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Direct vs Indirect

The financial system offers two different ways to lend:  (1) direct lending through financial markets, and (2) indirect lending through financial intermediaries, such as banks, finance companies, and mutual funds.

Direct Lending

Direct lending involves the transfer of funds from the ultimate lender to the ultimate borrower, most often through a third party.  An example is a private party purchasing the securities issued by a firm.  The securities are usually sold to the public through an underwriter, someone who purchases them from the issuer with the intention of reselling them at a profit.  The underwriter negotiates the terms of the contract with the borrower and appoints a trustee, typically a commercial bank, to monitor compliance.  Because of the costs involved, the issue of securities makes sense for the borrower only when the amount to be raised is substantial.

If the security is a bond issue, the borrower is obligated to return the principal at maturity and to pay interest during the period of the loan.  If the securities are equities, the borrower has no obligation to return the principal, but is expected to pay dividends.  What if the lender needs his money back immediately?  The only solution is to sell the security in the secondary market.  However a secondary market will exist only if someone has created it. 

Secondary Markets

There are two types of secondary markets, dealers and brokers.  Dealers stand ready to buy or sell from their own inventory at quoted prices, profiting by the markup in those prices.   Brokers simply bring buyers and sellers together but do not buy or sell securities.  Their profit is normally a commission on the resulting sale.  The existence of a good secondary market is of benefit to borrowers as well as lenders.  It makes the loans more liquid and therefore more attractive to lenders.  A more attractive loan lowers the cost to the borrower.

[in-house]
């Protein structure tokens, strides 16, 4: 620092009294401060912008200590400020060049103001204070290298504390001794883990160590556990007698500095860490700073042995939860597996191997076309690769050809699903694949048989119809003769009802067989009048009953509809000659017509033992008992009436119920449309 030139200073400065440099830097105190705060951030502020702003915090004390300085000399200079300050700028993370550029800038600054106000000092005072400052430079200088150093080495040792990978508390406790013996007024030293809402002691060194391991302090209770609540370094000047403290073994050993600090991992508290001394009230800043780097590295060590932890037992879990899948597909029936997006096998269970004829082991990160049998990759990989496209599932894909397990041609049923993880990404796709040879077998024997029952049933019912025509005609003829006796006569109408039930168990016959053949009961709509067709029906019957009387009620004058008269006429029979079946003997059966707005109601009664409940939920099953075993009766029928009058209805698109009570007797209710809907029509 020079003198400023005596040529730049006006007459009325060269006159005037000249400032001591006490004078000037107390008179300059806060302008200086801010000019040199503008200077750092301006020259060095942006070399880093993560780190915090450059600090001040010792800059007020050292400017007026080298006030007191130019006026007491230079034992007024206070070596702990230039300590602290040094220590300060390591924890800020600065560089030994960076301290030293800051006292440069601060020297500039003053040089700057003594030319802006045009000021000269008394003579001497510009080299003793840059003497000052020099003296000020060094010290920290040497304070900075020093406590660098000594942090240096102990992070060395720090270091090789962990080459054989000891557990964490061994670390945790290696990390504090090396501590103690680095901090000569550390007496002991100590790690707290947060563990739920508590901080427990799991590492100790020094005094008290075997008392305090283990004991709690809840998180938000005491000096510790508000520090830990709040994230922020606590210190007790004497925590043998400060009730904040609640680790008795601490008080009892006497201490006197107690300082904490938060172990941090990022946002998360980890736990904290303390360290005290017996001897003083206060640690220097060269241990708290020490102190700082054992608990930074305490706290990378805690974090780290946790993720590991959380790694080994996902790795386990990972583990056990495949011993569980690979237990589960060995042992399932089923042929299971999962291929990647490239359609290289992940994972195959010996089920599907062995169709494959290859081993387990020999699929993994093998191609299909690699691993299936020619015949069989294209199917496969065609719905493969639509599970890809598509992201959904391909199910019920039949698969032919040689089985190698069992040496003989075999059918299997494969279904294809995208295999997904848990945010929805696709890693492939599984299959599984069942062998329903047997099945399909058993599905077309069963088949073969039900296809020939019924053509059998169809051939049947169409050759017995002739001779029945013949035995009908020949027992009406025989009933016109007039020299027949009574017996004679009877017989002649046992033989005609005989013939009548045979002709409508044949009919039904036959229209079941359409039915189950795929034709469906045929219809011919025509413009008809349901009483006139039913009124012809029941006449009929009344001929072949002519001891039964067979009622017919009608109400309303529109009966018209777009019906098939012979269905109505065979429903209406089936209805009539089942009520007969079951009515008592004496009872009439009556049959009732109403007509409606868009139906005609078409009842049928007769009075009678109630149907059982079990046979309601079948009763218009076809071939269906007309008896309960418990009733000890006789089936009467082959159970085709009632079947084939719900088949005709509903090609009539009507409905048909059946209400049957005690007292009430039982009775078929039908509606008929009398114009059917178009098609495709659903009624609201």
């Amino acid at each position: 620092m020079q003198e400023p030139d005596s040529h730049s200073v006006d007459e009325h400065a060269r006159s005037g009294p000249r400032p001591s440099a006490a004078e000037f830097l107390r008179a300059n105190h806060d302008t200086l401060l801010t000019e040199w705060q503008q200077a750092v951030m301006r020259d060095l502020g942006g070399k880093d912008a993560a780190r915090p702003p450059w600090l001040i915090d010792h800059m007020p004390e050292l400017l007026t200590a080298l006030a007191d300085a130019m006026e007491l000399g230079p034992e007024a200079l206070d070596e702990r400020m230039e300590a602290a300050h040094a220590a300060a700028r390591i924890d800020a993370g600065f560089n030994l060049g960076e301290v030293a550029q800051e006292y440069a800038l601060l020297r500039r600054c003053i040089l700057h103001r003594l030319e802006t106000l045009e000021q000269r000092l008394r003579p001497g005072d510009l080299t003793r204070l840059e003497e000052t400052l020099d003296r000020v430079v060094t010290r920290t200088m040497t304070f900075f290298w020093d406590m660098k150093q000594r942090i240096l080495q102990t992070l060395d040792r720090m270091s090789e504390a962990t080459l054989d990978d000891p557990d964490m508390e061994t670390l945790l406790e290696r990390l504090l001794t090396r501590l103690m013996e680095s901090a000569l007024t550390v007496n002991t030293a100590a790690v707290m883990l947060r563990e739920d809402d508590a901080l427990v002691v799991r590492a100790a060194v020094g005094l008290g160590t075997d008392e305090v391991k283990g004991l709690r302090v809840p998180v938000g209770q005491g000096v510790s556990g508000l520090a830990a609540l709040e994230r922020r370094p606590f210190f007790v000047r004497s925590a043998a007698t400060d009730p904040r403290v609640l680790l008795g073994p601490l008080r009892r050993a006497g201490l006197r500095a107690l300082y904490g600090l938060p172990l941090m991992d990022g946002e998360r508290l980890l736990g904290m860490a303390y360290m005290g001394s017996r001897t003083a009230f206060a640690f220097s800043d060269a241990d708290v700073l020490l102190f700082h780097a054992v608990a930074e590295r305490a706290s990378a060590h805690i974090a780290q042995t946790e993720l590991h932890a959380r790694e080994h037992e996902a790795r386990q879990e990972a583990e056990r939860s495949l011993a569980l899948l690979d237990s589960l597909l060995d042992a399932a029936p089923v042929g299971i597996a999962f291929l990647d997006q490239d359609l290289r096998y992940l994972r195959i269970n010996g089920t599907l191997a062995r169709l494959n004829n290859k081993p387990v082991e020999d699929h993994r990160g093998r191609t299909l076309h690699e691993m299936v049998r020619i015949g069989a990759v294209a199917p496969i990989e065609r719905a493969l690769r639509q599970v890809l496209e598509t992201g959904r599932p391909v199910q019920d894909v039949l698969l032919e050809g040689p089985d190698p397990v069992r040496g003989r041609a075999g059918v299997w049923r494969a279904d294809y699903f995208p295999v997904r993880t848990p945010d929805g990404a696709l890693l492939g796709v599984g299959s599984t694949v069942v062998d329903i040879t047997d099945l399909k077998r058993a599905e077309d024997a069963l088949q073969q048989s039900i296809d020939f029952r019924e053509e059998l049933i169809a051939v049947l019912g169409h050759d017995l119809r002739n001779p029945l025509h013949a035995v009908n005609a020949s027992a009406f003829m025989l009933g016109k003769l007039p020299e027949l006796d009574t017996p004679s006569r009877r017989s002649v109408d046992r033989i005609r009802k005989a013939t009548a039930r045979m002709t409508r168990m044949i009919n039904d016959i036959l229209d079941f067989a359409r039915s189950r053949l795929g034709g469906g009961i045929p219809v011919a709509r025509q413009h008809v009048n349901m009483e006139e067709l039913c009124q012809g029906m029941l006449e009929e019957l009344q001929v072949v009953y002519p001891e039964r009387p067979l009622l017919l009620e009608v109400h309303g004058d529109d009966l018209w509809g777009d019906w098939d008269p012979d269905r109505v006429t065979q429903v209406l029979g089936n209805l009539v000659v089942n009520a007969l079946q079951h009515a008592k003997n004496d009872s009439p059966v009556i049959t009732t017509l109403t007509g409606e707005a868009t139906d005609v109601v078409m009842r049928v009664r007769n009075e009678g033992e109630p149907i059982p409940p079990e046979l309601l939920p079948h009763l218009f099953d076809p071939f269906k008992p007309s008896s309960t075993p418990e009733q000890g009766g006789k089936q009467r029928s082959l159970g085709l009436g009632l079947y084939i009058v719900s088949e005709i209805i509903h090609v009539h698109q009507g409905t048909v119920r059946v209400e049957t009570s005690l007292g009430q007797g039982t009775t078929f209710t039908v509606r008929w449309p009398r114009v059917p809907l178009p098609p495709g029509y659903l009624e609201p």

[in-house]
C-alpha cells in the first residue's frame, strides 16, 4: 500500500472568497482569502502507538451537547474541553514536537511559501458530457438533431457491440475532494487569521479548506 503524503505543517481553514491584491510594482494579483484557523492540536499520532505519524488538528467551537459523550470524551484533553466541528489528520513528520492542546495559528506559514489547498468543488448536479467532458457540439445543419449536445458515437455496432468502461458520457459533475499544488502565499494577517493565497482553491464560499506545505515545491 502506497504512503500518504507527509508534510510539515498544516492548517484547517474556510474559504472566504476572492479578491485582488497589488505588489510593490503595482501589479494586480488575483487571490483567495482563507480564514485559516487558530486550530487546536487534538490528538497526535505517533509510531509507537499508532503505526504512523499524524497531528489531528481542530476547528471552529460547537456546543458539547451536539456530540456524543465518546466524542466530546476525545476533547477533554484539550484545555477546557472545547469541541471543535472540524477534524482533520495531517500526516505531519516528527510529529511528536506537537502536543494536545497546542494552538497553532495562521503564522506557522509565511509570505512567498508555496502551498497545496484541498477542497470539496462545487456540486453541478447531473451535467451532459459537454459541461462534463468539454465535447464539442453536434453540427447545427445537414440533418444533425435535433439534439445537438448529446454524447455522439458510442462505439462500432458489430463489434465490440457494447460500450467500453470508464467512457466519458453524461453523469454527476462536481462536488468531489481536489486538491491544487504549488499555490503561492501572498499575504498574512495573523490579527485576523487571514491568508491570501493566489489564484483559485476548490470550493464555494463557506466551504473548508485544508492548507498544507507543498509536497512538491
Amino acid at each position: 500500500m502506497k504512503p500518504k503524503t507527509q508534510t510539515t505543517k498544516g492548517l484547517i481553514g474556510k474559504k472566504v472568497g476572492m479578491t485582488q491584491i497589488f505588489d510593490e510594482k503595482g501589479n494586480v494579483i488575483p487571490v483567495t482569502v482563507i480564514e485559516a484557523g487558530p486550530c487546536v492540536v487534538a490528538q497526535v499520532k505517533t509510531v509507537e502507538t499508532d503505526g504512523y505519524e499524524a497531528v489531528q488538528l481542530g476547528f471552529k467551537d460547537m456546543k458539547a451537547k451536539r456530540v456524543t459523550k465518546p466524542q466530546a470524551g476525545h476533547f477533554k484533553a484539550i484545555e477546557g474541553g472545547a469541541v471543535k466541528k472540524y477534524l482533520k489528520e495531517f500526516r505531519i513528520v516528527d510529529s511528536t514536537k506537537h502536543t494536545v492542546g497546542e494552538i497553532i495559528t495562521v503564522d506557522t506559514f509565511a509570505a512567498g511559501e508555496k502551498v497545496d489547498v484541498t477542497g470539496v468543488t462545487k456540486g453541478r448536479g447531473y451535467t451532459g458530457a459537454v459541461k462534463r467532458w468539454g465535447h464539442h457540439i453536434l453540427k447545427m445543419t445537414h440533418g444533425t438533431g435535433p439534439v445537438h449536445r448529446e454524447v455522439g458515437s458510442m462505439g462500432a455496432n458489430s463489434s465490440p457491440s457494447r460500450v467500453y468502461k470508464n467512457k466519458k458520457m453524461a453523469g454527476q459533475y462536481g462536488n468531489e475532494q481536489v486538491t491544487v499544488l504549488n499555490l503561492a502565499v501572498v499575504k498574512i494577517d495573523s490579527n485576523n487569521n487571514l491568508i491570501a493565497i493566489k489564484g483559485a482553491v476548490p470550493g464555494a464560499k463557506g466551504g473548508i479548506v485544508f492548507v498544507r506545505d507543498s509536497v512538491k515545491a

Indirect Lending

Indirect lending is lending by the ultimate lender to a financial intermediary who pools the funds of many lenders in order to re-lend at a markup over the cost of the funds.  The ultimate borrowers are normally unknown to the ultimate lenders.  A lender faces less risk in indirect lending because, as a specialist in the field, the intermediary normally has a well-established credit standing.  Of course, lower risk usually means less gain for the lender. 

Indirect lending generally offers lower cost to the ultimate borrower for small or short-term loans.  Most borrowers lack sufficient credit standing to borrow directly.  Borrowers who do have that option may find it cheaper, especially for large sums.  In fact it may not even be possible to borrow large sums indirectly through intermediaries.  The capacity of the direct financial markets is much larger than that of even the largest intermediaries.

Comparison of Risks

The two types of lenders face different problems with borrowers in financial difficulty.  With direct lending, rescheduling a loan is problematic because the relationship is generally at arms length and legalistic.  The risks are often unknown to the lender.  With indirect lending, the intermediary is usually in a much better position to know whether the problem is permanent or temporary.  As the sole lender, the intermediary can alter the terms without having to obtain the agreement of others. 

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